“The Other. The Same”.

El mar
Antes que el sueño (o el terror) tejiera mitologías y cosmogonías.
Antes que el tiempo se acuñara en días, el mar, el siempre mar, ya estaba y era. ¿Quién es el mar? ¿Quién es aquel violento y antiguo ser que roe los pilares de la tierra y es uno y muchos mares y abismo y resplandor y azar y viento?
Quien lo mira lo ve por primera vez, siempre con el asombro que las cosas
elementales dejan, las hermosas tardes, la luna, el fuego de una hoguera.
¿Quién es el mar, quién soy? Lo sabré el día ulterior que sucede a la agonía.

Jorge Luis Borges  “El otro. El mismo”.
« Last Edit: Aug 03, 2006, 01:33:43 AM by Penguin Queen back in Buenos Aires ~sigh~ »


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Re: Poems thread
« Reply #41 on: Aug 02, 2006, 03:22:14 PM »
I love this poem thread so much  :D  I have to add an old favourite...

The Windhover by Gerard Manley Hopkins

Ohhhh, thanks for putting that one in: it's one of the very very few poems I (used to) know by heart.  I love GMH.  :)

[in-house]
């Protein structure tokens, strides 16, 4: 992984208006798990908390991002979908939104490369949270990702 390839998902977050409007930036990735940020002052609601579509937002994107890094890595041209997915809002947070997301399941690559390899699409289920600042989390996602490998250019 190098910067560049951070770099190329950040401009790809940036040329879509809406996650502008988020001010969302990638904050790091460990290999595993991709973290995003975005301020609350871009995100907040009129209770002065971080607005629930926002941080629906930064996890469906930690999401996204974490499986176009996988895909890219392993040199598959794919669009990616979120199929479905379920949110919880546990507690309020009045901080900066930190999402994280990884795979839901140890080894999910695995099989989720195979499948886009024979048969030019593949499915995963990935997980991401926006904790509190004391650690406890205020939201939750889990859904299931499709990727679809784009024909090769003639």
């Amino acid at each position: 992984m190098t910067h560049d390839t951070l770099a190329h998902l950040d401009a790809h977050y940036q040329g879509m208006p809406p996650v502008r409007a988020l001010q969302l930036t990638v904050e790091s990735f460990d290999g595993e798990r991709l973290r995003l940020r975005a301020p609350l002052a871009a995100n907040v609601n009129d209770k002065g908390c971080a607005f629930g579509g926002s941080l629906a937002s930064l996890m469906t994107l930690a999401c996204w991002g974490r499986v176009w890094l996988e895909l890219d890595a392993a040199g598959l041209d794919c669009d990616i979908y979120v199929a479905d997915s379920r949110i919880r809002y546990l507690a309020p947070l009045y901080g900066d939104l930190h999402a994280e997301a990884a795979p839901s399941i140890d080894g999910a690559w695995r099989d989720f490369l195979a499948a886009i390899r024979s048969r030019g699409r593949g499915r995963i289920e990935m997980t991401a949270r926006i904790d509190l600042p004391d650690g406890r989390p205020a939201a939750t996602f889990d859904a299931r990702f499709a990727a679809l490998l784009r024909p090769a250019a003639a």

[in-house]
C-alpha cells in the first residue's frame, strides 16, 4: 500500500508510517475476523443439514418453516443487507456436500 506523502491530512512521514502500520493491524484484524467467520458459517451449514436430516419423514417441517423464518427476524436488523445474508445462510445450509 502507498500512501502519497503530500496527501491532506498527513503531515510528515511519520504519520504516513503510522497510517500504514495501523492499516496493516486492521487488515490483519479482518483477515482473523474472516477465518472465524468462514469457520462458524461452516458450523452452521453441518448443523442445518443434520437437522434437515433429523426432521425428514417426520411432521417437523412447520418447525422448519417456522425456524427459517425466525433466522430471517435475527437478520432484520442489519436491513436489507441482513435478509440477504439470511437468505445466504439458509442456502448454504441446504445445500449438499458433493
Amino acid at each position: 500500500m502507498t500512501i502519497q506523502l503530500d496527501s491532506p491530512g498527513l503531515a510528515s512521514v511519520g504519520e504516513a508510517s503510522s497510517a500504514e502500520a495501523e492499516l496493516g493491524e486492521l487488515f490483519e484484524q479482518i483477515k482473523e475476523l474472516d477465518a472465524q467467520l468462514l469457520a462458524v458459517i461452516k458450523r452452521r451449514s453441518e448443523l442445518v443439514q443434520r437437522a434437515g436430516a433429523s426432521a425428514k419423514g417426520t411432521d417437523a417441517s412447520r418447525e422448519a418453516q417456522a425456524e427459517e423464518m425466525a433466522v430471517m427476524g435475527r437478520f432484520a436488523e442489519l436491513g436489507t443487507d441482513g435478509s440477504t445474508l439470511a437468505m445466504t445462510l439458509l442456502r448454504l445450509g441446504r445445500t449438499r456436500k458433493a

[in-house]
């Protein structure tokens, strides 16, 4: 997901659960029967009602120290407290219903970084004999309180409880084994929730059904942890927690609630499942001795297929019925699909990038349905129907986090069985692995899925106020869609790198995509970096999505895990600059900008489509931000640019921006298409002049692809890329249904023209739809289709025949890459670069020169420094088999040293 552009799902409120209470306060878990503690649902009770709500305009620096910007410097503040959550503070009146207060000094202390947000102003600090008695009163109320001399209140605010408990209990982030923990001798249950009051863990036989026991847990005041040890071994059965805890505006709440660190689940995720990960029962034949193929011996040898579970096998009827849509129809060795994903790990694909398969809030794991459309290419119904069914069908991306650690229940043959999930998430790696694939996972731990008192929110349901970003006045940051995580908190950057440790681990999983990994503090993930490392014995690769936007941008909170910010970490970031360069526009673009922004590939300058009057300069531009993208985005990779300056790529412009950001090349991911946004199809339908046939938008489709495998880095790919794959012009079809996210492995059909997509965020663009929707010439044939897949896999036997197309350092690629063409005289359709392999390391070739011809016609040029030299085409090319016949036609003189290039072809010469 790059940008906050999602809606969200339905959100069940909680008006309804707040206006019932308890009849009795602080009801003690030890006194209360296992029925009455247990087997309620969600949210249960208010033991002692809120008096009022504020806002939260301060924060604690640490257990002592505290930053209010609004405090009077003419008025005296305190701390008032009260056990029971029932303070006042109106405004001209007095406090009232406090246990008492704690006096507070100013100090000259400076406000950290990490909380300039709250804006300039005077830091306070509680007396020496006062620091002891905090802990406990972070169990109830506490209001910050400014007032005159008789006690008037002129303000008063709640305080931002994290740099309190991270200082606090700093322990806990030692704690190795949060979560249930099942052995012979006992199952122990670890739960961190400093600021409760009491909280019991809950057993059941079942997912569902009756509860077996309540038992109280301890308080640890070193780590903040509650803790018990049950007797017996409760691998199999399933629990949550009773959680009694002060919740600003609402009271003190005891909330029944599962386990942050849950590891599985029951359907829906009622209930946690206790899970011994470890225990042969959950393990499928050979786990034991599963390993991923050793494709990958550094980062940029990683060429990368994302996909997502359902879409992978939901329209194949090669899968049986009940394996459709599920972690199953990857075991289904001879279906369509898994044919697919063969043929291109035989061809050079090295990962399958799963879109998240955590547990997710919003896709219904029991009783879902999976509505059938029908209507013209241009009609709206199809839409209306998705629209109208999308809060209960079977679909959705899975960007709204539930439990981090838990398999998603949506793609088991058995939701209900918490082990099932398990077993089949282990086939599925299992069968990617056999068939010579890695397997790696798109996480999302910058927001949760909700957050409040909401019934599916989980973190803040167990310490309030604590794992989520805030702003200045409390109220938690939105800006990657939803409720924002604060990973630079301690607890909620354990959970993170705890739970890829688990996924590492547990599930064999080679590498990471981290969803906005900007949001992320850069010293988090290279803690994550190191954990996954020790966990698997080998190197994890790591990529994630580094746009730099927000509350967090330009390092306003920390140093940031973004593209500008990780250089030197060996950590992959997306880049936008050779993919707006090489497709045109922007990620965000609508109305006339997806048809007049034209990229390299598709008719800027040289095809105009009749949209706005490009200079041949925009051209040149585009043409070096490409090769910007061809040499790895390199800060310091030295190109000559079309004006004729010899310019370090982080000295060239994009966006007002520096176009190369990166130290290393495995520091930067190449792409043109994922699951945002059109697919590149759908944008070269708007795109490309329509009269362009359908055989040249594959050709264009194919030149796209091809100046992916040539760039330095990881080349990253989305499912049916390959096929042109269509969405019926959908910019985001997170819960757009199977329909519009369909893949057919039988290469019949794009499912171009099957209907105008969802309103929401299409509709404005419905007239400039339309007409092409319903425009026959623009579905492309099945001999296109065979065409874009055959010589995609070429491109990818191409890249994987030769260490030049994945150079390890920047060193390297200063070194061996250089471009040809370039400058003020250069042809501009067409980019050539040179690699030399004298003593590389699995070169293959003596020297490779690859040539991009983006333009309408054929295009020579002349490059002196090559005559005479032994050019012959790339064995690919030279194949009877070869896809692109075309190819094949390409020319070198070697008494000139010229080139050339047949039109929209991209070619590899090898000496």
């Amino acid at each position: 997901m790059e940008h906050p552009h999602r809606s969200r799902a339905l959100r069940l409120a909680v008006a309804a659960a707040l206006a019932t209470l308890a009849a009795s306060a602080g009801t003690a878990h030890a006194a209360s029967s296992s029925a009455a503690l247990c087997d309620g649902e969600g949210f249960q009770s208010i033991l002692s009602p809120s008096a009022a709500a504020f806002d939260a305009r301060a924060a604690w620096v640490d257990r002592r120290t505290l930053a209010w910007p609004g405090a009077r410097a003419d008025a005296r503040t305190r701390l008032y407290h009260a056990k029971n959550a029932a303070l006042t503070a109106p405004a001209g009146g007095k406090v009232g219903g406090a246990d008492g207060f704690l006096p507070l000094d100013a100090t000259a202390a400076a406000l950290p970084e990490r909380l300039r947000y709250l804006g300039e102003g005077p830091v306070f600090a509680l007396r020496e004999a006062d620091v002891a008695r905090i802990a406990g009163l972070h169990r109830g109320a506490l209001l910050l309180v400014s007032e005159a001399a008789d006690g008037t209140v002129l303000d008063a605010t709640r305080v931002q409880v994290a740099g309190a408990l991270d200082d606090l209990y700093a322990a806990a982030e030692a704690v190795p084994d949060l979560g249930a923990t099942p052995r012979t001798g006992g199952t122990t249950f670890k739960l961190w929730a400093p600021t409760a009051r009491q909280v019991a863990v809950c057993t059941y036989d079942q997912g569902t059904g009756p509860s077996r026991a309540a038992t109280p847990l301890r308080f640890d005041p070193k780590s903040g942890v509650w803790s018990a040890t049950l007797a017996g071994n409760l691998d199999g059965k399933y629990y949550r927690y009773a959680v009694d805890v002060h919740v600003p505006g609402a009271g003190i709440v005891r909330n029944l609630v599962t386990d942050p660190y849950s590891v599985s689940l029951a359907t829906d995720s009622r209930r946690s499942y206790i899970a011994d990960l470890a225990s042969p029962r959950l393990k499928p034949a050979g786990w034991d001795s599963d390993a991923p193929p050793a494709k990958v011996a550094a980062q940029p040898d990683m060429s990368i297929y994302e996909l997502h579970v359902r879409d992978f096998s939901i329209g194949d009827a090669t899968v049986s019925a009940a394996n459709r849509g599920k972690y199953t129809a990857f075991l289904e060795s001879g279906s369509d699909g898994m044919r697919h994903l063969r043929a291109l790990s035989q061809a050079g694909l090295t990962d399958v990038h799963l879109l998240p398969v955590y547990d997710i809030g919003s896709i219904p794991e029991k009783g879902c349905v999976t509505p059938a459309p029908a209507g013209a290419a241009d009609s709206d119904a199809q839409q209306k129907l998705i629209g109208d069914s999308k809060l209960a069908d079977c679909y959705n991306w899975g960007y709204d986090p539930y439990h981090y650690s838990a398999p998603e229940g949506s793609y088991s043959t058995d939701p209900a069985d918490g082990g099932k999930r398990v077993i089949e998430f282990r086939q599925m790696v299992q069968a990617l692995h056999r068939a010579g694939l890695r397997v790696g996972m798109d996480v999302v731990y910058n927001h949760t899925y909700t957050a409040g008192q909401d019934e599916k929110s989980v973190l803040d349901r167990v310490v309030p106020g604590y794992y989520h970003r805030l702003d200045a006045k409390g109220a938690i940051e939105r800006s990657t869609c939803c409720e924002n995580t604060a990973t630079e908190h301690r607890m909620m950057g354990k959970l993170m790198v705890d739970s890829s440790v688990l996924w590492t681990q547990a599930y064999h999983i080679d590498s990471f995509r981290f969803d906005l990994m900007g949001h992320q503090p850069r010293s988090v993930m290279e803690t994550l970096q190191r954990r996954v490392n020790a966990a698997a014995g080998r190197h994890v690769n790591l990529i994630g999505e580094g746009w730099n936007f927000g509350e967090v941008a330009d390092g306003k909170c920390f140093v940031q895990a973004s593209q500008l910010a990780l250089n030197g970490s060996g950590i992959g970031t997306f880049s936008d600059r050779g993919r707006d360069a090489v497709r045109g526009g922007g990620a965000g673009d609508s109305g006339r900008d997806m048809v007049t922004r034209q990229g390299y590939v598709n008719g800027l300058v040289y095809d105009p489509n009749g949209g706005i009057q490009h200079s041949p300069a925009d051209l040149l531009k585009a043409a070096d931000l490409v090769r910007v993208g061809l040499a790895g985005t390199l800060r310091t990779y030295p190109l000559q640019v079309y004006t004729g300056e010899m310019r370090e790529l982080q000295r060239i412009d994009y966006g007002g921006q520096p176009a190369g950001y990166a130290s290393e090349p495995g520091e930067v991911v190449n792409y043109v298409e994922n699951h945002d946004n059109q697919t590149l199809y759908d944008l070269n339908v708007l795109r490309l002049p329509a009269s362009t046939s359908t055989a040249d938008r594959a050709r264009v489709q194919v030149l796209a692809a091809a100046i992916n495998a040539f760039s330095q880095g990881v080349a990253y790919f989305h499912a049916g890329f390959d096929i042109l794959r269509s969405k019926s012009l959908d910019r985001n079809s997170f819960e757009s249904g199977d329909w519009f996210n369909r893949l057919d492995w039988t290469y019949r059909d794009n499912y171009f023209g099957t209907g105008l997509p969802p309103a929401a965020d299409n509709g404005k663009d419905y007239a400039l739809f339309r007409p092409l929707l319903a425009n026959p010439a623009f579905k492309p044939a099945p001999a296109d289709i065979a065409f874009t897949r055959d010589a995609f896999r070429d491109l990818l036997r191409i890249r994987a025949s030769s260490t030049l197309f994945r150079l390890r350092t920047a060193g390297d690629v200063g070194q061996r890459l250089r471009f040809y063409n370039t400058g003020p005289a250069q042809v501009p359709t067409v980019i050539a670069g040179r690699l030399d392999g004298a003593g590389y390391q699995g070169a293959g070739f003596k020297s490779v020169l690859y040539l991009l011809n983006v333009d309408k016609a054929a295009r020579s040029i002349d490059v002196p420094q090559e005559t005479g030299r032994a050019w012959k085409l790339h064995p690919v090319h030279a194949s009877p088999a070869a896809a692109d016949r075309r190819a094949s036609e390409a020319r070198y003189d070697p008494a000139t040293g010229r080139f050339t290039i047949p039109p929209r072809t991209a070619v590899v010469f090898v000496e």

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Re: Poems thread
« Reply #42 on: Aug 02, 2006, 06:38:53 PM »
The Borges was wonderful, thank you for that, PQ.

And these are a bit bleary-eyed, but always strike me as quite perfect, somehow.

The winter evening settles down
With smell of steaks in passageways.
Six o'clock.
The burnt-out ends of smoky days.
And now a gusty shower wraps
The grimy scraps
Of withered leaves about your feet
And newspapers from vacant lots;
The showers beat
On broken blinds and chimney-pots,
And at the corner of the street
A lonely cab-horse steams and stamps.
And then the lighting of the lamps.


The morning comes to consciousness
Of faint stale smells of beer
From the sawdust-trampled street